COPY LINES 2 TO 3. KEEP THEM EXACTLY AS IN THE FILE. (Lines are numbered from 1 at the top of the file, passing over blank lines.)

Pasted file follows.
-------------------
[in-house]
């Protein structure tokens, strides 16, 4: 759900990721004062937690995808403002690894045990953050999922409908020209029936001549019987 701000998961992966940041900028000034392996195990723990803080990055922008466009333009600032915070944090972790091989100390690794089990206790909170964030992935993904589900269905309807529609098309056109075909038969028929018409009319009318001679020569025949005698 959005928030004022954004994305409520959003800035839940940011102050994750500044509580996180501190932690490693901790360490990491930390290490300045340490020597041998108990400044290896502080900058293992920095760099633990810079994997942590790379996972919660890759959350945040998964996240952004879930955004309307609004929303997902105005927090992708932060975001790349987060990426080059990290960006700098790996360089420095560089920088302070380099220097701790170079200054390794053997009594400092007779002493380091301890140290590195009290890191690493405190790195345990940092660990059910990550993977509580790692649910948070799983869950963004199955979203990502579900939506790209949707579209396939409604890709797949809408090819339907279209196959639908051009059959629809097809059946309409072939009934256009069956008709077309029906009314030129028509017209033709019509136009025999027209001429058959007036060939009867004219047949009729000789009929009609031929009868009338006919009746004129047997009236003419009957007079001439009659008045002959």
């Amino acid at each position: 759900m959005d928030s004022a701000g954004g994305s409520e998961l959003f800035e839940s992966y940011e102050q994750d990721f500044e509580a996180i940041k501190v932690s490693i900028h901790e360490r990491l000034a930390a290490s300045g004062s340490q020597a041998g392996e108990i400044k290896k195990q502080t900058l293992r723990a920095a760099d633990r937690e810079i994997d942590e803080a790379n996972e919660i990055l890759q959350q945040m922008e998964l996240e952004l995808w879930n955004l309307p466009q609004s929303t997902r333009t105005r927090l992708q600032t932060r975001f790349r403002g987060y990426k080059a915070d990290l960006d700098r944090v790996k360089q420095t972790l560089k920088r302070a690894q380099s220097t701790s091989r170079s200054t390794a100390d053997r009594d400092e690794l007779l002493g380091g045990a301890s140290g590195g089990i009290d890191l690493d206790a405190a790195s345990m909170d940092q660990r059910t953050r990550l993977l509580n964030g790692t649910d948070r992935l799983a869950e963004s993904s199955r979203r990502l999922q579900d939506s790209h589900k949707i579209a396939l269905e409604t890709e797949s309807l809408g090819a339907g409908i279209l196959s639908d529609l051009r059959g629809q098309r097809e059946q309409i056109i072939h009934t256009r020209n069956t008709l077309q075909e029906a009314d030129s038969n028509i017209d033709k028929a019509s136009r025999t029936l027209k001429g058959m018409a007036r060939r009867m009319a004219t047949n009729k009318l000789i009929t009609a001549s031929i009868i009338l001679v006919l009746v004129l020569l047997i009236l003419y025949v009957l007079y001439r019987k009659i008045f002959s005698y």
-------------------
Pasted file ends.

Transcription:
């Protein structure tokens, strides 16, 4: 759900990721004062937690995808403002690894045990953050999922409908020209029936001549019987 701000998961992966940041900028000034392996195990723990803080990055922008466009333009600032915070944090972790091989100390690794089990206790909170964030992935993904589900269905309807529609098309056109075909038969028929018409009319009318001679020569025949005698 959005928030004022954004994305409520959003800035839940940011102050994750500044509580996180501190932690490693901790360490990491930390290490300045340490020597041998108990400044290896502080900058293992920095760099633990810079994997942590790379996972919660890759959350945040998964996240952004879930955004309307609004929303997902105005927090992708932060975001790349987060990426080059990290960006700098790996360089420095560089920088302070380099220097701790170079200054390794053997009594400092007779002493380091301890140290590195009290890191690493405190790195345990940092660990059910990550993977509580790692649910948070799983869950963004199955979203990502579900939506790209949707579209396939409604890709797949809408090819339907279209196959639908051009059959629809097809059946309409072939009934256009069956008709077309029906009314030129028509017209033709019509136009025999027209001429058959007036060939009867004219047949009729000789009929009609031929009868009338006919009746004129047997009236003419009957007079001439009659008045002959």
């Amino acid at each position: 759900m959005d928030s004022a701000g954004g994305s409520e998961l959003f800035e839940s992966y940011e102050q994750d990721f500044e509580a996180i940041k501190v932690s490693i900028h901790e360490r990491l000034a930390a290490s300045g004062s340490q020597a041998g392996e108990i400044k290896k195990q502080t900058l293992r723990a920095a760099d633990r937690e810079i994997d942590e803080a790379n996972e919660i990055l890759q959350q945040m922008e998964l996240e952004l995808w879930n955004l309307p466009q609004s929303t997902r333009t105005r927090l992708q600032t932060r975001f790349r403002g987060y990426k080059a915070d990290l960006d700098r944090v790996k360089q420095t972790l560089k920088r302070a690894q380099s220097t701790s091989r170079s200054t390794a100390d053997r009594d400092e690794l007779l002493g380091g045990a301890s140290g590195g089990i009290d890191l690493d206790a405190a790195s345990m909170d940092q660990r059910t953050r990550l993977l509580n964030g790692t649910d948070r992935l799983a869950e963004s993904s199955r979203r990502l999922q579900d939506s790209h589900k949707i579209a396939l269905e409604t890709e797949s309807l809408g090819a339907g409908i279209l196959s639908d529609l051009r059959g629809q098309r097809e059946q309409i056109i072939h009934t256009r020209n069956t008709l077309q075909e029906a009314d030129s038969n028509i017209d033709k028929a019509s136009r025999t029936l027209k001429g058959m018409a007036r060939r009867m009319a004219t047949n009729k009318l000789i009929t009609a001549s031929i009868i009338l001679v006919l009746v004129l020569l047997i009236l003419y025949v009957l007079y001439r019987k009659i008045f002959s005698y």